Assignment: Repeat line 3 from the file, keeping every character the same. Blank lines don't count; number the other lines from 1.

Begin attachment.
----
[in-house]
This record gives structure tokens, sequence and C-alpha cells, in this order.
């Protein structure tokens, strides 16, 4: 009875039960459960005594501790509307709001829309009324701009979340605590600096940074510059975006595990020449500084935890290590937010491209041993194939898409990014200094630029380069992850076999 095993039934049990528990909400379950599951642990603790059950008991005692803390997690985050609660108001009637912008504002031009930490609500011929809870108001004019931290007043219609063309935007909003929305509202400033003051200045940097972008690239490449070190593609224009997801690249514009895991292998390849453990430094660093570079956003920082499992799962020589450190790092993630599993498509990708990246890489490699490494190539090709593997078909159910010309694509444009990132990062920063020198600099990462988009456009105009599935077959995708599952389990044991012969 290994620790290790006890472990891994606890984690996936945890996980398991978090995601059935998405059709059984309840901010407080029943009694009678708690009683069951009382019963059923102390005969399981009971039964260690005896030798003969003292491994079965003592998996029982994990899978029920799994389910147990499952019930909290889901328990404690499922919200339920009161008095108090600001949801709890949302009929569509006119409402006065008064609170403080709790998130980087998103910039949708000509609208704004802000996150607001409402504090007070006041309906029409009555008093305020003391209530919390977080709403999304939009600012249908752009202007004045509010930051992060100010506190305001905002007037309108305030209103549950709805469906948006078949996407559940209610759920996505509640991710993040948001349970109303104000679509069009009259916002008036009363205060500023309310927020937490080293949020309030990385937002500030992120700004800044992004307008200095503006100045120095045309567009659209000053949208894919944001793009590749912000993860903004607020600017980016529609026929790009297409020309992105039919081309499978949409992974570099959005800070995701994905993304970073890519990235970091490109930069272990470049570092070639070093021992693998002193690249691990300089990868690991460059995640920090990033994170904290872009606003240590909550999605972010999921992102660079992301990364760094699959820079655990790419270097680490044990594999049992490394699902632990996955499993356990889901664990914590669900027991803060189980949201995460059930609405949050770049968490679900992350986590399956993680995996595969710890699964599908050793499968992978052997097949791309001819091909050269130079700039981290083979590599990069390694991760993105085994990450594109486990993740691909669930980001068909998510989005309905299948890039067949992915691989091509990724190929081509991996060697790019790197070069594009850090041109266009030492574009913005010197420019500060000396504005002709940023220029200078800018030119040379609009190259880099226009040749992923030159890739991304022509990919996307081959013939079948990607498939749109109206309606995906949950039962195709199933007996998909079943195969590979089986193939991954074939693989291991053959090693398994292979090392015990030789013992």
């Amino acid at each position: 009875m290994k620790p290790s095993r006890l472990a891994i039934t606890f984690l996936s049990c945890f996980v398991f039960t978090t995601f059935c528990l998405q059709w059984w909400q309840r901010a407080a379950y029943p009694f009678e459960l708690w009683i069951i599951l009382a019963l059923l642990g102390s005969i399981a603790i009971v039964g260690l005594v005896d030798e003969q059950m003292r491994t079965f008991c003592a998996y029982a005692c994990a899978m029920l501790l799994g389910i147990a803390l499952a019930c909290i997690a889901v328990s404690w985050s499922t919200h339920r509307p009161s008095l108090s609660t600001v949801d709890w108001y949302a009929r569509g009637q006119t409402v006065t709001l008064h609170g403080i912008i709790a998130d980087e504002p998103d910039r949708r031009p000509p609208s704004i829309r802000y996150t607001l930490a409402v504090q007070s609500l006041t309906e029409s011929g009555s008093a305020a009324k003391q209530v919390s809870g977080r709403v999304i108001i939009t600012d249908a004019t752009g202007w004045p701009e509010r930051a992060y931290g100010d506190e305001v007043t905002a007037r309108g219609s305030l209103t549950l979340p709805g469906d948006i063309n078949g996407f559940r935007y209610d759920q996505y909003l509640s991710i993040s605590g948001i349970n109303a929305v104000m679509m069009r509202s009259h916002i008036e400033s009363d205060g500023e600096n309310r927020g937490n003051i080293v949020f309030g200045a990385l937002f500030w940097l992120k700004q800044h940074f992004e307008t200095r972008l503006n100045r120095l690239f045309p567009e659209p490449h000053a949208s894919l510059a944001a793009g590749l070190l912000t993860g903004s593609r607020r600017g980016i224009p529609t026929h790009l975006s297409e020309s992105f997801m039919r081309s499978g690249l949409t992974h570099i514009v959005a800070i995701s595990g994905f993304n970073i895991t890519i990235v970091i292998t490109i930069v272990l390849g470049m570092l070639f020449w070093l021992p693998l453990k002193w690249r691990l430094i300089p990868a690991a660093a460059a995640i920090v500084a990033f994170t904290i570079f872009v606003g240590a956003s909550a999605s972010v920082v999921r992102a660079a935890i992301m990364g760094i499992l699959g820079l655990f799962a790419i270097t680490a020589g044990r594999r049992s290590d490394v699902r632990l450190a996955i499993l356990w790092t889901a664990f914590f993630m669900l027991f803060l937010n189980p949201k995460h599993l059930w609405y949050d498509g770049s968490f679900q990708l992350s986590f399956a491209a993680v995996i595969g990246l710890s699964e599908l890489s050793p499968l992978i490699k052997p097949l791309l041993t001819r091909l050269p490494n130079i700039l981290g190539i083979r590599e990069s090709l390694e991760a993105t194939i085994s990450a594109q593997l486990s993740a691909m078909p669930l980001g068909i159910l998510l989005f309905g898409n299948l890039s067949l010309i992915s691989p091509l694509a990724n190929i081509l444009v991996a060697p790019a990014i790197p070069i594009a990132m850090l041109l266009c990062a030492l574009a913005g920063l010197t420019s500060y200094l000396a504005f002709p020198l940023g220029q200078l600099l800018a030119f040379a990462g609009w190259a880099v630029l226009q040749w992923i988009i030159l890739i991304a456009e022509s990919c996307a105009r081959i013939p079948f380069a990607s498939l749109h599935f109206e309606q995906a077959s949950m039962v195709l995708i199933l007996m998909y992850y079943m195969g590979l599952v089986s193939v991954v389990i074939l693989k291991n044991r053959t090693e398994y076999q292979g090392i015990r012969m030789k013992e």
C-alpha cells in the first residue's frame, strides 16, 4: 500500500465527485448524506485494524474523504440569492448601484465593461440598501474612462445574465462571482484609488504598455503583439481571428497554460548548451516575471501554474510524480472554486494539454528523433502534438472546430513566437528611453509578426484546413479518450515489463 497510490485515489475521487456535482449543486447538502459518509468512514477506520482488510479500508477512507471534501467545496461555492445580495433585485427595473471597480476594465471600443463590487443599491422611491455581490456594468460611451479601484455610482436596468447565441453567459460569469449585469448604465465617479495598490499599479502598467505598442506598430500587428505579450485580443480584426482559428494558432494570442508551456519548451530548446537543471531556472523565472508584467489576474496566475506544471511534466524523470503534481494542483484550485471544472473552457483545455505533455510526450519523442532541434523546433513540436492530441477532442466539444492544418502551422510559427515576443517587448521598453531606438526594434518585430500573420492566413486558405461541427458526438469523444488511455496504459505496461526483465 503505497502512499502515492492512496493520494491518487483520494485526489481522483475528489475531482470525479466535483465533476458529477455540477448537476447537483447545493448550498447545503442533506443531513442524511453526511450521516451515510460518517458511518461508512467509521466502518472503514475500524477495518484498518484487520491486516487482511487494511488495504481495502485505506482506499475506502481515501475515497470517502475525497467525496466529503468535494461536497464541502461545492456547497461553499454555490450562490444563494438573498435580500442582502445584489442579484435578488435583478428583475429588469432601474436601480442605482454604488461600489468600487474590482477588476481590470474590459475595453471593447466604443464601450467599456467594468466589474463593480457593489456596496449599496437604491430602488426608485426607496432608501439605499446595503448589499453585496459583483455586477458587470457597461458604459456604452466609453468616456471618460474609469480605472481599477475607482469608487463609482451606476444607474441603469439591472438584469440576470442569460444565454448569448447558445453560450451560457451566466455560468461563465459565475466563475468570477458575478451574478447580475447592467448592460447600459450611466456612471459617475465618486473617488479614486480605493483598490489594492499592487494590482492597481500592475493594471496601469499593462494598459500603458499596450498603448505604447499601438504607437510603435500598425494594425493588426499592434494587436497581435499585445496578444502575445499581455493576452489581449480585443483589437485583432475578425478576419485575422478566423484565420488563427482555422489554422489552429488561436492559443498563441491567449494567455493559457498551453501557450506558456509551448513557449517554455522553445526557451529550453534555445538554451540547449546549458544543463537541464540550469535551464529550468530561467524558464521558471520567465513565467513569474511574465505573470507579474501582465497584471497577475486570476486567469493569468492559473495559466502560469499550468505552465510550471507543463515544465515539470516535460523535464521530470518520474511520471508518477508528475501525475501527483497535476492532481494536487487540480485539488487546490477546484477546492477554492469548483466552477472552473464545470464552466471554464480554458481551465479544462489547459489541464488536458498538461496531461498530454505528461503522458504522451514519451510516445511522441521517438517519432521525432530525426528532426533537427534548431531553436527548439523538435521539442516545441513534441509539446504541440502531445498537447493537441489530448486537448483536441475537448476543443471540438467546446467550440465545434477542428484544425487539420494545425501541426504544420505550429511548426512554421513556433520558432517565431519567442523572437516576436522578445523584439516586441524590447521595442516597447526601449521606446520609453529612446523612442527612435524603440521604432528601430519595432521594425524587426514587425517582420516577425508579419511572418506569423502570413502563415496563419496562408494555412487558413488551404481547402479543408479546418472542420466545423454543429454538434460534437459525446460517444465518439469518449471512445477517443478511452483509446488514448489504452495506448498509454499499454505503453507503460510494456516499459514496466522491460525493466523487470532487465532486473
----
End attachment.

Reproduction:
């Protein structure tokens, strides 16, 4: 009875039960459960005594501790509307709001829309009324701009979340605590600096940074510059975006595990020449500084935890290590937010491209041993194939898409990014200094630029380069992850076999 095993039934049990528990909400379950599951642990603790059950008991005692803390997690985050609660108001009637912008504002031009930490609500011929809870108001004019931290007043219609063309935007909003929305509202400033003051200045940097972008690239490449070190593609224009997801690249514009895991292998390849453990430094660093570079956003920082499992799962020589450190790092993630599993498509990708990246890489490699490494190539090709593997078909159910010309694509444009990132990062920063020198600099990462988009456009105009599935077959995708599952389990044991012969 290994620790290790006890472990891994606890984690996936945890996980398991978090995601059935998405059709059984309840901010407080029943009694009678708690009683069951009382019963059923102390005969399981009971039964260690005896030798003969003292491994079965003592998996029982994990899978029920799994389910147990499952019930909290889901328990404690499922919200339920009161008095108090600001949801709890949302009929569509006119409402006065008064609170403080709790998130980087998103910039949708000509609208704004802000996150607001409402504090007070006041309906029409009555008093305020003391209530919390977080709403999304939009600012249908752009202007004045509010930051992060100010506190305001905002007037309108305030209103549950709805469906948006078949996407559940209610759920996505509640991710993040948001349970109303104000679509069009009259916002008036009363205060500023309310927020937490080293949020309030990385937002500030992120700004800044992004307008200095503006100045120095045309567009659209000053949208894919944001793009590749912000993860903004607020600017980016529609026929790009297409020309992105039919081309499978949409992974570099959005800070995701994905993304970073890519990235970091490109930069272990470049570092070639070093021992693998002193690249691990300089990868690991460059995640920090990033994170904290872009606003240590909550999605972010999921992102660079992301990364760094699959820079655990790419270097680490044990594999049992490394699902632990996955499993356990889901664990914590669900027991803060189980949201995460059930609405949050770049968490679900992350986590399956993680995996595969710890699964599908050793499968992978052997097949791309001819091909050269130079700039981290083979590599990069390694991760993105085994990450594109486990993740691909669930980001068909998510989005309905299948890039067949992915691989091509990724190929081509991996060697790019790197070069594009850090041109266009030492574009913005010197420019500060000396504005002709940023220029200078800018030119040379609009190259880099226009040749992923030159890739991304022509990919996307081959013939079948990607498939749109109206309606995906949950039962195709199933007996998909079943195969590979089986193939991954074939693989291991053959090693398994292979090392015990030789013992």